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Challenging the stereotype: UCU General Secretary-elect Jo Grady

Arthi Nachiappan speaks to UCU general secretary-elect Jo Grady about employee relations, policy stereotypes and governance
This article is more than 5 years old

Arthi was an Editorial Assistant at Wonkhe.

It was a campaign that started with a “blunt” tweet.

That tweet asked whether members of the University and College Union would be interested in a “wildcard, rank and file candidate from the HE sector” for their next general secretary – and Jo Grady was elected to lead UCU with almost two-thirds of the vote in the second round of elections and turnout at an all-time high of 20.5%.

Grady raised her profile on social media as a prominent voice in the USS strike dispute last year, and was on occasion referred to as the “social media candidate” at the beginning of her campaign to stand for the position of UCU general secretary. But what we’re keen to find out is how Grady thinks the sector has lost its way, how she plans to brings her analysis as an academic researching industrial relations to bear in her new role, and her prescription for change.

Misdirected metrics

Grady was elected on a platform of “holding the sector together”. In her view, cooperation between providers is under threat, as is the relationship between those same providers and their own staff, and between staff working in different providers; trends that need to be reversed.

She takes aim at misdirected metrics as the cause of this: “The way in which we are ranked is making us treat each other with suspicion, and you see damaging acts of self-harm by institutions off the back of this. It’s killing the sector and killing what makes HE amazing.”

Grady is a senior lecturer in employment relations at the University of Sheffield and aims to provide students with a critical understanding of the contemporary workplace and labour market, underpinned by theory but also by experiences and observations.

“Male stereotype”

We spoke about the experiences of marginalised groups in the workplace and how policy needs to account for this. Grady strips it back to basics: “When you see inequalities in the employment relationship it’s important to look at who is being marginalised. In UK universities, that’s disproportionately women, BME women, people with disabilities, LGBTQ people, for example.

“For me, the answer as to why that’s the case is that we have a system that’s built around a male stereotype” – her shorthand for the ways that systems, decisions and processes arguably tend to be be built around traditional (white, able-bodied, heterosexual) male perspectives. Grady’s view is that we cannot make progress within the current system as is; we need to question the basic assumptions that inform it before working in policy can become inclusive in any meaningful way.

She says:

You can tinker with the system but as long as it’s based around this stereotype what you’re actually doing is trying to make people who deviate from that stereotype better accommodated into a stereotype that doesn’t work for them.”

For Grady, an employed individual who tends to be marginalised on the basis of their characteristics accumulates the impact of these experiences across their working life, so the theory goes. So how might marginalised groups be disproportionately affected in today’s debates over pensions? “If there are inequalities in an occupational life course, they’re going to get played out in pension arrangements,” Grady explains.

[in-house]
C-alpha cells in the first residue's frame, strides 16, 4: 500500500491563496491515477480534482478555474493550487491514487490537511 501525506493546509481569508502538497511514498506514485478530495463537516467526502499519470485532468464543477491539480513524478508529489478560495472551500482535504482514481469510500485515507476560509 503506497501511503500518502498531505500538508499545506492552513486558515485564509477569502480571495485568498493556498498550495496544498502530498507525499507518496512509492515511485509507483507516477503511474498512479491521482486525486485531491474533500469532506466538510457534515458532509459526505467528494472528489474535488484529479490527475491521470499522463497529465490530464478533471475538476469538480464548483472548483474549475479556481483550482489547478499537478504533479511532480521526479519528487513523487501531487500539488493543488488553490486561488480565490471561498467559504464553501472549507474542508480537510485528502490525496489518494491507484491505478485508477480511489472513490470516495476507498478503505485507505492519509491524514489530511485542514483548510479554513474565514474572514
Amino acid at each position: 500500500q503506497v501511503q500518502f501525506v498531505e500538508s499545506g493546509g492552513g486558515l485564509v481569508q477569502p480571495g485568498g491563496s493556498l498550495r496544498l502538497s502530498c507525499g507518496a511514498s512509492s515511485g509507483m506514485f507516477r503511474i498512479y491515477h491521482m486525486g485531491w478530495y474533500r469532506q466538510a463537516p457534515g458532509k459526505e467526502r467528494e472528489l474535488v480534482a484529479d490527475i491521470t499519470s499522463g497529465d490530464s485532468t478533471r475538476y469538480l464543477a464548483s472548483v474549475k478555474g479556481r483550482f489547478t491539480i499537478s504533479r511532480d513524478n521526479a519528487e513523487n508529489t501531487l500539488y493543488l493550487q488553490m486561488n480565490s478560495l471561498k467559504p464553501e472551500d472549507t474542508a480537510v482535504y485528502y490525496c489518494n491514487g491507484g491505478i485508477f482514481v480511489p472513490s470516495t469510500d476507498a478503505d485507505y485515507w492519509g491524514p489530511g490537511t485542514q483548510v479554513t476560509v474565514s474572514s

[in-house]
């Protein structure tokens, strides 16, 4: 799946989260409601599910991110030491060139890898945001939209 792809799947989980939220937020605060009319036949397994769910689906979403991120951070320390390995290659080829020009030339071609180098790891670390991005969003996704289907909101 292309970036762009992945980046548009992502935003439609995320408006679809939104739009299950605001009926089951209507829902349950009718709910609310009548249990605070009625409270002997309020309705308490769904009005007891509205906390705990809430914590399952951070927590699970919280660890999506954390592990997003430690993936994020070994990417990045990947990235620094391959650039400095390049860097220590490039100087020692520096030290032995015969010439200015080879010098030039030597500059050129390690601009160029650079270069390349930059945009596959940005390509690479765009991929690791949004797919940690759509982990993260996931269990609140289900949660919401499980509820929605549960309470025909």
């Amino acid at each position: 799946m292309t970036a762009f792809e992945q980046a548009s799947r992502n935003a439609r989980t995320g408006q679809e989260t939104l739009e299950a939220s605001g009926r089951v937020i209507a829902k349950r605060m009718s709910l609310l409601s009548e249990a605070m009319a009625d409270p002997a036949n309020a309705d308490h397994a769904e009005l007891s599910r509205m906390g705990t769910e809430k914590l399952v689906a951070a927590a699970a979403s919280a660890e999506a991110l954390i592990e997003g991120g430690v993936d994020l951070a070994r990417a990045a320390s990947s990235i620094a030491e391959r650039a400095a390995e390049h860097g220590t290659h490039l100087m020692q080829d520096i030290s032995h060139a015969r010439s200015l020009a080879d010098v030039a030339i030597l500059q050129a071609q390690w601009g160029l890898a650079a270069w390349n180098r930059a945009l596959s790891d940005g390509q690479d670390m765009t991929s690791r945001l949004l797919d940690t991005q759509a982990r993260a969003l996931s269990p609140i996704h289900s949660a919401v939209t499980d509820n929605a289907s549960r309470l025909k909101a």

A question of leadership?

We spoke about the role of leadership and governance in driving some of these changes and the wider changes the sector has seen in recent years. According to Grady: “A lot of universities have lost sight of what we are doing in HE and see what we are doing as a business.”

When I ask to what extent universities are simply responding to wider changes in the policy landscape over the years, Grady puts forward her view that responses to policy changes have caused further damage: “The policy landscape has changed but increasingly the role of vice chancellors even within the remit of their role doesn’t tell a good story either.” Likewise, “The poor governance that we see connected to the weakening of representation of university staff on key governing boards, which has definitely made the situation worse.”

Defending professions

This brings us back to Grady’s plans for a UCU under her leadership, which aims to tackle fragmentation within the sector. She argues that UCU needs to be prepared to defend professions within higher education and all that comes with them.

An academic herself, Grady finds that academics she speaks to feel it is “difficult” to be on picket lines when they feel well-paid already compared to other members of society in different jobs – “they felt they couldn’t justify that to the other people that they share a city with.”

For her, this is a problem as it can begin to wear down defences against pay erosion and threaten the sustainability of work that the sector relies on. To Grady, it comes down to one thing: “If you want to defend a profession you have to defend pay.”

Solidarity is a vital part of this equation and, for Grady, it knows no borders: “Universities are at their best when they’re international.”

You can be involved in campaigns and acts of solidarity that have impacts across the world that you can never be aware of, and that’s really important. We never just leave someone else to deal with it.”

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